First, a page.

Human Rights for Human Beings

Contrary to activists’ claims, other animals lack the rational faculties characteristic of human beings. Rationality is not some particular power humans have, but rather their distinctive manner of having powers. To describe a human being as rational does not describe properties requisite to qualify for a certain species or species’ right; rather it characterizes human nature itself.

On November 7, 2019 Newsweek published an article with the rather sensational title, “Orangutan Granted Legal Personhood, Moves to Florida, Becomes Florida Woman.” In a time when transgender identities arouse national debate and ethical perturbation, the suggestion that an orangutan named Sandra could seemingly change species and move from Buenos Aires to Florida as a woman—all by legal declaration—is indeed an “oddity,” as the Associated Press categorized it, if not a descent into delirium. Sandra’s move was the culmination of legal efforts to free her from a zoo where she languished from 2015 until better conditions could be obtained.


The declaration by an Argentinian judge in 2015 that the orangutan is legally not simply an animal, but a non-human person, purported, in her words, to “tell society something new, that animals are sentient beings and that the first right they have is our obligation to respect them.” That ruling came as a result of a habeas corpus petition filed on behalf of the orangutan. In order to validate the use of an action that is typically used to challenge the legality of a person’s detention or imprisonment, the judge, in essence, “reassigned” the orangutan’s species so as to grant it human rights. Granting non-human animals legal personhood and human rights, however, demonstrates a failure to distinguish between sentience and the higher-order consciousness, self, and rational soul that are requisite for such rights—the latter all being unique to humans. Species distinctions endure regardless of judicial declaration.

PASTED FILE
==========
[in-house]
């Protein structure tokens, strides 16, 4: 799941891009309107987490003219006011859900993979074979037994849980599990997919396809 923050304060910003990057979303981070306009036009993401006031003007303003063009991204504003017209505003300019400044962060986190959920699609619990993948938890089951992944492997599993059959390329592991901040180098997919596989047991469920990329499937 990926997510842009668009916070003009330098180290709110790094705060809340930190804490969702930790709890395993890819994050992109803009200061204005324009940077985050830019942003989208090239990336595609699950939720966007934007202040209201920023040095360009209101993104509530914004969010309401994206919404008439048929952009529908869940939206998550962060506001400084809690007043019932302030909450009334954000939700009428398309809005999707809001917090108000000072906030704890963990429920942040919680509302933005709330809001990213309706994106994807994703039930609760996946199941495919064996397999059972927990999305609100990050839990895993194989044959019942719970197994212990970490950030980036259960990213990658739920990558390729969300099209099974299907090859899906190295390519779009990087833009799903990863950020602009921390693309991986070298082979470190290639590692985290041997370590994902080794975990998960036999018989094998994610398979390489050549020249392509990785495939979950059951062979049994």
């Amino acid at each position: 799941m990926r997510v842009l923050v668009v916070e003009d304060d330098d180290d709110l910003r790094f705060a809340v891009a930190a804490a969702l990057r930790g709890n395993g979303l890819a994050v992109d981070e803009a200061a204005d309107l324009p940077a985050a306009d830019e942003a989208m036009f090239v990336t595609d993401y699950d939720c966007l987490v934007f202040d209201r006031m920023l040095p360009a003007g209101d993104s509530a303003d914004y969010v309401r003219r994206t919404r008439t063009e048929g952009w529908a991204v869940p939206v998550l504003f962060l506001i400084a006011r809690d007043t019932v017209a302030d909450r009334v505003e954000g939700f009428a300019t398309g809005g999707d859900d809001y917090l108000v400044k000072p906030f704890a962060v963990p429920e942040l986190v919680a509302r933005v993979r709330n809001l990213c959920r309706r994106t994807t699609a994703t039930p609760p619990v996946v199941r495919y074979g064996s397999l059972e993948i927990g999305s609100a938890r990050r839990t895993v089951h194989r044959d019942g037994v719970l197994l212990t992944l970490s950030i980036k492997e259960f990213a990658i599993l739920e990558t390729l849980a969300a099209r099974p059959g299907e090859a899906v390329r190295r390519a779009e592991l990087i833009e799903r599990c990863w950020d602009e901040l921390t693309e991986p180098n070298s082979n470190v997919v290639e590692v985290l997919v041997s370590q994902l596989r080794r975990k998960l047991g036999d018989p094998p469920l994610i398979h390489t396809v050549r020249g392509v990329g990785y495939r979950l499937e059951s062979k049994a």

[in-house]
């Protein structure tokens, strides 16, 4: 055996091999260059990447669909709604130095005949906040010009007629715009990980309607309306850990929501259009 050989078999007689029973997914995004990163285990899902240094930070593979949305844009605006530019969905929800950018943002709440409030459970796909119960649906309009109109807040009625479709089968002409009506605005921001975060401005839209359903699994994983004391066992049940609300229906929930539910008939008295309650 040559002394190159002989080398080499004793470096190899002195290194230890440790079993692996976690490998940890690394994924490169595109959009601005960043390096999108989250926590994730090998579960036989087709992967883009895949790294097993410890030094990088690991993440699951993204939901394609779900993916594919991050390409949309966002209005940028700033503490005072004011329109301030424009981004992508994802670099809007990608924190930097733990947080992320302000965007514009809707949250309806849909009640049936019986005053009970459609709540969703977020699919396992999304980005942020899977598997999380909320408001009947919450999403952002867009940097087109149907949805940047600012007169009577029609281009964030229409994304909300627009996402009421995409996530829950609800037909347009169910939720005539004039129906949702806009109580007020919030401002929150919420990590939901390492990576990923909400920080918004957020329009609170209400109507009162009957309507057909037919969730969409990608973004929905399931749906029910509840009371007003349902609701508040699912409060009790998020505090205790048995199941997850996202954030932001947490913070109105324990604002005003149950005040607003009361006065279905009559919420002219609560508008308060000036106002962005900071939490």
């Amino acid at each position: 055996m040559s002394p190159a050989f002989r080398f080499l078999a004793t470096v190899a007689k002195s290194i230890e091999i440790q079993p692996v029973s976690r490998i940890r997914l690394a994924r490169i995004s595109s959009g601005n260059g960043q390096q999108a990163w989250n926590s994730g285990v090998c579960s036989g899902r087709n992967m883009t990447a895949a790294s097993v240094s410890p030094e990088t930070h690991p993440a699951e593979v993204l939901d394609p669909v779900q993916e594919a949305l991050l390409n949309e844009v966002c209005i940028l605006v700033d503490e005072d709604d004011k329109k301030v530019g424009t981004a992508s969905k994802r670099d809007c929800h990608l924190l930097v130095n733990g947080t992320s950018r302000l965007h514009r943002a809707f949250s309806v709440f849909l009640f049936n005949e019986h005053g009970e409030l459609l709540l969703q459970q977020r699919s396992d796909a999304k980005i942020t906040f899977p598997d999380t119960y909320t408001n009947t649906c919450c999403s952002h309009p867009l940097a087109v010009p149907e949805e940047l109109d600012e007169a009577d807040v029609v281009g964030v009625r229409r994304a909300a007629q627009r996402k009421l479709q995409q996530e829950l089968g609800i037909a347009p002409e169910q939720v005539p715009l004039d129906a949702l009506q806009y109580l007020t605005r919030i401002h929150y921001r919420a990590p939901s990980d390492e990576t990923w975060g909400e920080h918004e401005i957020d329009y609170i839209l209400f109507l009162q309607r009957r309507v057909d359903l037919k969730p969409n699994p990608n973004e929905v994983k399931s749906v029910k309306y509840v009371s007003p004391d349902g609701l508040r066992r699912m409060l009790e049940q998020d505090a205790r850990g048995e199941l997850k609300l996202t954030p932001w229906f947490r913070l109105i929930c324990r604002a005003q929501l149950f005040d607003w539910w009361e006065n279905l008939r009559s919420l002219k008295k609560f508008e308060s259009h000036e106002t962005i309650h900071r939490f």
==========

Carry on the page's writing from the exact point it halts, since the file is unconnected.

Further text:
The Use of Habeas Corpus for Animals

The case of Sandra the orangutan is by no means the first successful filing of a writ of habeas corpus on behalf of an animal “imprisoned” in a zoo. Cecilia the chimpanzee was granted a writ of habeas corpus by an Argentinian court in November 2016. A 2017 Colombian Supreme Court ruling granted habeas corpus to Chucho the bear and relocation from a zoo to a more species-appropriate habitat.